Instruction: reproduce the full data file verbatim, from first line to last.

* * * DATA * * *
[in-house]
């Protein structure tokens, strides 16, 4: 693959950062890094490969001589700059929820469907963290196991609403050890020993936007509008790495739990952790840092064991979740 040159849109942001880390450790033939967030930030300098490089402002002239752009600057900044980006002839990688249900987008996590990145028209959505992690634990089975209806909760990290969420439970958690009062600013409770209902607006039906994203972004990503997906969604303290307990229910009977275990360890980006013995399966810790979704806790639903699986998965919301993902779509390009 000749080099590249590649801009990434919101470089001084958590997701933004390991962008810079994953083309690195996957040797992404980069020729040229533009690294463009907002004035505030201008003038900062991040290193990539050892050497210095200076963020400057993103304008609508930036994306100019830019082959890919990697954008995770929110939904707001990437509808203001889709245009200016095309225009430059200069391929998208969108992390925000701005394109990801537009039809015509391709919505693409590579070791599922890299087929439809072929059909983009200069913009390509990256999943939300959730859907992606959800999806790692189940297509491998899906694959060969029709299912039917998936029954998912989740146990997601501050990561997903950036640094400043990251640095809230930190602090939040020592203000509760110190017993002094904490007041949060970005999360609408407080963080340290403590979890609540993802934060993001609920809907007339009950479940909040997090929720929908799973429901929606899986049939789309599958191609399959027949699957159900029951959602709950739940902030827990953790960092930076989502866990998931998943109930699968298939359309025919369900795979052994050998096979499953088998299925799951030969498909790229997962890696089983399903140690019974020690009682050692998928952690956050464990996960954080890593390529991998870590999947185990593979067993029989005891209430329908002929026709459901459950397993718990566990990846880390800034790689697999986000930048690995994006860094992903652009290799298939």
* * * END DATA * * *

[in-house]
């Protein structure tokens, strides 16, 4: 693959950062890094490969001589700059929820469907963290196991609403050890020993936007509008790495739990952790840092064991979740 040159849109942001880390450790033939967030930030300098490089402002002239752009600057900044980006002839990688249900987008996590990145028209959505992690634990089975209806909760990290969420439970958690009062600013409770209902607006039906994203972004990503997906969604303290307990229910009977275990360890980006013995399966810790979704806790639903699986998965919301993902779509390009 000749080099590249590649801009990434919101470089001084958590997701933004390991962008810079994953083309690195996957040797992404980069020729040229533009690294463009907002004035505030201008003038900062991040290193990539050892050497210095200076963020400057993103304008609508930036994306100019830019082959890919990697954008995770929110939904707001990437509808203001889709245009200016095309225009430059200069391929998208969108992390925000701005394109990801537009039809015509391709919505693409590579070791599922890299087929439809072929059909983009200069913009390509990256999943939300959730859907992606959800999806790692189940297509491998899906694959060969029709299912039917998936029954998912989740146990997601501050990561997903950036640094400043990251640095809230930190602090939040020592203000509760110190017993002094904490007041949060970005999360609408407080963080340290403590979890609540993802934060993001609920809907007339009950479940909040997090929720929908799973429901929606899986049939789309599958191609399959027949699957159900029951959602709950739940902030827990953790960092930076989502866990998931998943109930699968298939359309025919369900795979052994050998096979499953088998299925799951030969498909790229997962890696089983399903140690019974020690009682050692998928952690956050464990996960954080890593390529991998870590999947185990593979067993029989005891209430329908002929026709459901459950397993718990566990990846880390800034790689697999986000930048690995994006860094992903652009290799298939």